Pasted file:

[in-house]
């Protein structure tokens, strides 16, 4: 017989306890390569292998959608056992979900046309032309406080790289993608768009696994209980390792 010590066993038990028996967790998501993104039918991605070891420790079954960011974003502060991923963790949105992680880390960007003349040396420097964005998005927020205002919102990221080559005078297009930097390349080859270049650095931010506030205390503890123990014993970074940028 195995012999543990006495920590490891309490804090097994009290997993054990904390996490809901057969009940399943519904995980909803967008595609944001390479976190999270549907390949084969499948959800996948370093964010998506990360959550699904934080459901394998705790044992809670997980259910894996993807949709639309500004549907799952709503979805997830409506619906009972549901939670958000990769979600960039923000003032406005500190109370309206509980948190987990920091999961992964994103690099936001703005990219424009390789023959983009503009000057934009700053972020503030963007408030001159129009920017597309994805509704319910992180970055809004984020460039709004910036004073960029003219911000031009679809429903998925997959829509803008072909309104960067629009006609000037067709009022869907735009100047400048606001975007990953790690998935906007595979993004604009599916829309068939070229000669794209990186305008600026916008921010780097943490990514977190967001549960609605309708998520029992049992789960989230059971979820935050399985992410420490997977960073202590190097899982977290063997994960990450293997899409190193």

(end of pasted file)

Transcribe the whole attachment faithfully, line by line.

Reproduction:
[in-house]
């Protein structure tokens, strides 16, 4: 017989306890390569292998959608056992979900046309032309406080790289993608768009696994209980390792 010590066993038990028996967790998501993104039918991605070891420790079954960011974003502060991923963790949105992680880390960007003349040396420097964005998005927020205002919102990221080559005078297009930097390349080859270049650095931010506030205390503890123990014993970074940028 195995012999543990006495920590490891309490804090097994009290997993054990904390996490809901057969009940399943519904995980909803967008595609944001390479976190999270549907390949084969499948959800996948370093964010998506990360959550699904934080459901394998705790044992809670997980259910894996993807949709639309500004549907799952709503979805997830409506619906009972549901939670958000990769979600960039923000003032406005500190109370309206509980948190987990920091999961992964994103690099936001703005990219424009390789023959983009503009000057934009700053972020503030963007408030001159129009920017597309994805509704319910992180970055809004984020460039709004910036004073960029003219911000031009679809429903998925997959829509803008072909309104960067629009006609000037067709009022869907735009100047400048606001975007990953790690998935906007595979993004604009599916829309068939070229000669794209990186305008600026916008921010780097943490990514977190967001549960609605309708998520029992049992789960989230059971979820935050399985992410420490997977960073202590190097899982977290063997994960990450293997899409190193």